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What does workers’ comp cover in Arizona?

  • Arizona

Curious about what workers’ comp covers in Arizona?

First, it’s important to know that workers’ comp coverage works in a different way than other insurance products that you might already be familiar with. Basically, workers’ comp doesn’t have limits in the same way other coverages do. Instead, all coverage decisions are made by the state of Arizona—so you don’t have to worry about choosing anything.

So everything you’re about to read is set by law—it’s information for your reference.

Understood? Great. Let’s dig in.

What does Arizona workers’ comp cover?

Workers’ comp coverage pays for medical expenses, lost wages, and death benefits for an injury or illness that an employee sustains while at their job. In some cases, workers’ comp will also pay for ongoing medical support and job retraining. (How much will an insurance company pay out for a claim? Technically, the amount is unlimited—a serious injury resulting in a disability, for example, might require benefit payments for a lifetime.)

Let’s break that down a little bit more.

Medical expenses

If your employee is injured or gets sick on the job, workers’ comp insurance steps in to ensure they have the funds they need to get the appropriate treatment. For example, if you own a landscaping business and one of your team members cuts their hand with a sharp tool, workers’ comp coverage would pay for the cost of tending to the injury. Workers’ compensation also comes into play for repetitive use injuries like carpal tunnel syndrome. In general, if an incident happens at your business that results in injury, workers’ compensation will pay for any medical expenses that arise.

There are some exceptions to that, though. In Arizona, most heart-related and mental injuries are not covered. Also, the workers’ comp claim can be denied for other reasons, such as if the injury was caused by disobedience or if your employee unreasonably refused medical treatment.

Lost wages

In Arizona, coverage for lost wages comes in three main forms of compensation:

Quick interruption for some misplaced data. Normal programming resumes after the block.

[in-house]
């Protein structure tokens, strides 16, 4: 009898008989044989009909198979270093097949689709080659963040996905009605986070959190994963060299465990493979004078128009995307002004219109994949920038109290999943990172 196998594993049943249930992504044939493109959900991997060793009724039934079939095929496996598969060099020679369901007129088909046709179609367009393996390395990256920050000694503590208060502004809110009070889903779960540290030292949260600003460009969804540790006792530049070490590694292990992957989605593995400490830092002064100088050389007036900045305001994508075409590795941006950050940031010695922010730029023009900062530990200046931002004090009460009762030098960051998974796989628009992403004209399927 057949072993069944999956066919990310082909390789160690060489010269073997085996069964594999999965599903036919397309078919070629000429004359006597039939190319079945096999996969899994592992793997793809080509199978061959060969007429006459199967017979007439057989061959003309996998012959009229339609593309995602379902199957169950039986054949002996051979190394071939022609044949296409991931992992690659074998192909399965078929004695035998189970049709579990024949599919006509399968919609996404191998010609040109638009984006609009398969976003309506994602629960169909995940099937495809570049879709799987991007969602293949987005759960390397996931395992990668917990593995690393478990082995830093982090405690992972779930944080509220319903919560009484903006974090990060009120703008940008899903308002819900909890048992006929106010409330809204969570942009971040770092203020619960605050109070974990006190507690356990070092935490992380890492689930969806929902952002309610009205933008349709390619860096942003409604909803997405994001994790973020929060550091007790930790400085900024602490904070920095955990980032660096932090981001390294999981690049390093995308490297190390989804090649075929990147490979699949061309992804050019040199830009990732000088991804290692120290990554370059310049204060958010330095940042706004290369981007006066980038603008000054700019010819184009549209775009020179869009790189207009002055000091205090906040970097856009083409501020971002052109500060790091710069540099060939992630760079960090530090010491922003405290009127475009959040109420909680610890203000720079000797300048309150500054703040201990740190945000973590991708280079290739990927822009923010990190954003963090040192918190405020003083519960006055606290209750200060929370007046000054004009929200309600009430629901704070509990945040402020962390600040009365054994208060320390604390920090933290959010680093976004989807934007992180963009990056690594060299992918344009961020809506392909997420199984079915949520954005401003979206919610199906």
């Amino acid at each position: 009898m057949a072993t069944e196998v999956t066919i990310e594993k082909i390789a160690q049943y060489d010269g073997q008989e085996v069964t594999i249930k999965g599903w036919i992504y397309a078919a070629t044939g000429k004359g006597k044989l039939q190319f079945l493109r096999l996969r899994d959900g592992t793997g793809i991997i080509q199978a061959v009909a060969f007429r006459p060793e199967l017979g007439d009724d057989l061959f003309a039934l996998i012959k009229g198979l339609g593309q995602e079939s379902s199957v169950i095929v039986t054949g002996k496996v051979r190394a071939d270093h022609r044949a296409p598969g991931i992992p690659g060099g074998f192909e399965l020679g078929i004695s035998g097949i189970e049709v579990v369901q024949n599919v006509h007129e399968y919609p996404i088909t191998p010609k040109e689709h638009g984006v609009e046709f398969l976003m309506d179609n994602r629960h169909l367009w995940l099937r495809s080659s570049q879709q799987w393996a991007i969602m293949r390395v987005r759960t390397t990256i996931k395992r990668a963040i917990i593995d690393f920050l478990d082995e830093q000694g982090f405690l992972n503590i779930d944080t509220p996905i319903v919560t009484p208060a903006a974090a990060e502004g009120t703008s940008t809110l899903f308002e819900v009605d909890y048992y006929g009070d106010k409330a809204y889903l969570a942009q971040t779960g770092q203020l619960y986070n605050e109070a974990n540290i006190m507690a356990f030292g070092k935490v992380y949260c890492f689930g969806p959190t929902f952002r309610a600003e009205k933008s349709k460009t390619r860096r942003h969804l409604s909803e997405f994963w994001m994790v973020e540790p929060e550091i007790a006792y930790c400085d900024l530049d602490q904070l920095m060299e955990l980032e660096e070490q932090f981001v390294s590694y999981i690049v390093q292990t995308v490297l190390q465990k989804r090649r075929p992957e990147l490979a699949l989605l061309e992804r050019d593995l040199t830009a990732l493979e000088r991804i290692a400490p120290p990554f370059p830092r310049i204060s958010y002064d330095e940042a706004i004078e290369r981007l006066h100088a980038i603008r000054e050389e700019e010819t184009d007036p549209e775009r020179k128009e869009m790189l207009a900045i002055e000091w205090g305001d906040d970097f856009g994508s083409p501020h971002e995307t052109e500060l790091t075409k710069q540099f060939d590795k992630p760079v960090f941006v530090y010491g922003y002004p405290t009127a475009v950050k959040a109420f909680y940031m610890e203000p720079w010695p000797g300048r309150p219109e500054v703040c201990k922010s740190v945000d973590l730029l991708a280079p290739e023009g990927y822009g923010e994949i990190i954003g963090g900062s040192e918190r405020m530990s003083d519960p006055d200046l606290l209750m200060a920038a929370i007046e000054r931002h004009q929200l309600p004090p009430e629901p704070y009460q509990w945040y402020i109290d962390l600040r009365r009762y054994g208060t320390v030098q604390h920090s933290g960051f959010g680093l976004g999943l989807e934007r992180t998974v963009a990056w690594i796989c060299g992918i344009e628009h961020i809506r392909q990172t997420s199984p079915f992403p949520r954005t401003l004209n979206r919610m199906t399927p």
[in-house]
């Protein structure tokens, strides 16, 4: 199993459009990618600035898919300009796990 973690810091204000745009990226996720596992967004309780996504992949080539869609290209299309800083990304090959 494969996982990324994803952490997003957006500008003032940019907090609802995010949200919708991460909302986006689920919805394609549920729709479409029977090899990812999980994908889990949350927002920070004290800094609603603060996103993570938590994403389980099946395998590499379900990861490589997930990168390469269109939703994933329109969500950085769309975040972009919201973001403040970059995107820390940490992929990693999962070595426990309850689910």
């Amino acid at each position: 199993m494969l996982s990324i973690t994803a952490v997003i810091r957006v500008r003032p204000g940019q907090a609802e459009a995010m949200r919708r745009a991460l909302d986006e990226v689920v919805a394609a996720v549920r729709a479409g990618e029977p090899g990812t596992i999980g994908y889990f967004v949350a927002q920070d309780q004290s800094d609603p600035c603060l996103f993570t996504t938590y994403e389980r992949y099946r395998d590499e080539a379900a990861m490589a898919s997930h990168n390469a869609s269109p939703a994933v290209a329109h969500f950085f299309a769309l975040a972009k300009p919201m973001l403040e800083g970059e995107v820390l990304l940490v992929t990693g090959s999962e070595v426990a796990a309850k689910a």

1. Temporary total disability benefits (TTD)

This coverage is for disability which lasts eight days or more. The worker will be paid 66.7% of their average monthly wage—but only up to a $3,000 maximum. Workers are only paid for the duration of the disability.

2.  Permanent total disability (PTD)

This coverage is for when a worker has lost 100% of their earning capacity, and this compensation can be continued for the lifetime of the worker who was injured. The worker will be paid 66.7% of the employee’s average monthly wage up to a $3,000 maximum.

3. Permanent partial disability (PPD)

This covers a situation in which an employee has lost some of their earning capacity, but not all (after medical treatment, some permanent impairment has remained). In this case, up to 66.7% of the worker’s average monthly wage will be paid, but the exact amount depends on the kind of injury that was sustained.

Death benefits

When the worst happens, workers’ comp will compensate expenses for any medical care and provide a burial allowance. In some cases, surviving family members may be eligible for benefits.

Go back to The Complete Guide to Arizona Workers’ Comp or Get an instant estimate on workers’ comp coverage.


All content on this page is for general informational purposes only and does not apply to any specific case, is not legal, tax or insurance advice and should not be relied upon. If you have any questions about the situation for your small business or the latest information in your state, you should contact an attorney for legal advice, an insurance agent or broker, and/or your state's labor or industry agency, board, commission or department. Please note that the information provided on this page may change at any time as a result of legislative action, court decisions or rules adopted or amended by any state or the federal government.

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